Inbound marketing has a lot of parts. To fully understand the process, you need to also understand its components; things like social media, SEO, content creation, lead nurturing, email automation, and more. Even once you have all of those concepts down, you have to bring all of these bits and pieces together to see how they work as a whole. If you’re looking for a quick and simple way to understand inbound marketing, the easiest way to explain it is this: your inbound marketing strategy is like fishing.
Research your fish
Let’s say you want to catch a specific type of fish. Before you cast your line, you need to research your fish and learn what you can do to attract this specific type of fish to you.
This process of getting to know where you’re most likely to find this type of fish, along with what kind of bait your fish will be attracted to, is much like the research phase of the inbound marketing process.
For example, before you can start creating and implementing an inbound marketing strategy, you need to get to know your buyer personas (these are your brand’s ideal customers). Once you have a clear picture of these personas, you can perform keyword research to find out which topics they’re curious about and will be most attracted to. This research will help you in the next phase--creating the right content and using it as bait.
Content as bait
Now that you know who your fish are and what will attract them to your website, you need to get your bait ready, cast your line and wait for a bite.
In this scenario, your bait is the content your brand creates. Your buyer personas are hungry for information surrounding your product, service and industry. In inbound marketing, we create helpful, relevant content designed to feed this need for information by answering their questions and concerns in a compelling way. Without an interesting topic and a compelling title, you’ll never get the clicks, or “bites,” you need.
Even if you’ve created this premium, intriguing content, it won’t make a difference if your buyer personas don’t know where to find it. You need to jiggle the line a bit to get their attention. In inbound marketing terms, this means you need to publish your content on the social media outlets your buyer personas use most frequently. You also need to engage in ethical SEO tactics so that your pages will appear closer to the top of the search results when your buyer personas perform a search.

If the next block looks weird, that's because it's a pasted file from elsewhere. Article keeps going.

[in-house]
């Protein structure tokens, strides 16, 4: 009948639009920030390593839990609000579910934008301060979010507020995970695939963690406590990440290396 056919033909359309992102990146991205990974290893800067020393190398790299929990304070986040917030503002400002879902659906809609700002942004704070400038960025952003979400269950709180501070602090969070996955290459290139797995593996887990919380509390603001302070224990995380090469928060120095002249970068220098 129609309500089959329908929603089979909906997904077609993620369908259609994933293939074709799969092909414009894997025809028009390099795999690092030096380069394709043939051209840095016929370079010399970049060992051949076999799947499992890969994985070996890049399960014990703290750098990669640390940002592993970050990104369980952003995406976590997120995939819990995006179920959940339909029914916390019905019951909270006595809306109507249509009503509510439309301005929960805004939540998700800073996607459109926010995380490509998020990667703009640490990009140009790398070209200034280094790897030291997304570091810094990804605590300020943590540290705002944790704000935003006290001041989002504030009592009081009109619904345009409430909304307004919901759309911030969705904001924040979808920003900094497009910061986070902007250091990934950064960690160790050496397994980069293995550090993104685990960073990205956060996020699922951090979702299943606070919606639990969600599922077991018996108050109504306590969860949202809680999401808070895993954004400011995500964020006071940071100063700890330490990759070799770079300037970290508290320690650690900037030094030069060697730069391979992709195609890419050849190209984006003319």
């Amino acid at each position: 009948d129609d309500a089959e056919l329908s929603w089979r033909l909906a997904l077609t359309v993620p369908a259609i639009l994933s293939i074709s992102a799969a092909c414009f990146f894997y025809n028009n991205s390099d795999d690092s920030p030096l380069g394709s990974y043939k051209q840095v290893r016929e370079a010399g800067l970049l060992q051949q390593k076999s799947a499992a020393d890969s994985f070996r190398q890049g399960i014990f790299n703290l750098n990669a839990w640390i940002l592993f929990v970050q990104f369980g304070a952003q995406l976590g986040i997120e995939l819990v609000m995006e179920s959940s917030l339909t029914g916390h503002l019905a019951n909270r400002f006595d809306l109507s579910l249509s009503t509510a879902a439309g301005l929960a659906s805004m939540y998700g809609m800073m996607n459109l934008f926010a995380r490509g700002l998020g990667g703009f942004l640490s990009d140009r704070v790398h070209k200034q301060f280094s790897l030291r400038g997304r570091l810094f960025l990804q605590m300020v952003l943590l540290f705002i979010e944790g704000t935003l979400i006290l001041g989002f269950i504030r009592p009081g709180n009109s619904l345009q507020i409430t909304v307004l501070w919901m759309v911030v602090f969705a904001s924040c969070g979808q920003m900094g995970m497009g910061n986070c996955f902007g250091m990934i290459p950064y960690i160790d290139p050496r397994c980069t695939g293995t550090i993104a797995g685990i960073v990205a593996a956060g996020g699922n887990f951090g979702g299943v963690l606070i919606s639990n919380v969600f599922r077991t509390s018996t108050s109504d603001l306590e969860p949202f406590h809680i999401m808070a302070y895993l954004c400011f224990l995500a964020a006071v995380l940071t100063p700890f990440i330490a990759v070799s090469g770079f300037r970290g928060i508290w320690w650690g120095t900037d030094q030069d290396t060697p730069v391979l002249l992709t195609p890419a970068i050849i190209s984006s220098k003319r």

Getting them hooked
If you’ve done your homework, you’ll be able to use the right content to attract the right traffic to your website. But you need to hook your website visitors if you want them to transition into leads. Your calls-to-action, landing pages, and forms all act as the hook within your inbound marketing strategy.
Much like your content, your calls-to-action need to be enticing. They should offer something of value, such as an informational e-book or a promotional offer, that will convince your website visitors to click. Once your visitors click on this offer, they should be directed to a landing page where they’ll be prompted to fill out a form in order to receive the offer. This form usually requests standard contact information, like an email address. Once they provide this information, you have them hooked. Now it’s time to start reeling in your leads.
Reeling them in
Now that you have your leads’ contact information, you can use it to create and send communications that are designed to gradually reel them in--turning them into new customers for your brand.
The best way to do this is by tracking their interactions with your brand, and using that data to create targeted lead nurturing emails. This can mean emailing them promotions, reminders when a product they’re interested in is running low, content that will interest them, discounts on shipping, and more. Over time, these targeted emails will transition your leads into customers.
Want to learn how you can get more customers online with an inbound marketing strategy? Contact GreenHouse Agency today for a free inbound marketing discovery session.
Written by Alyssa Hutchinson
November 25, 2016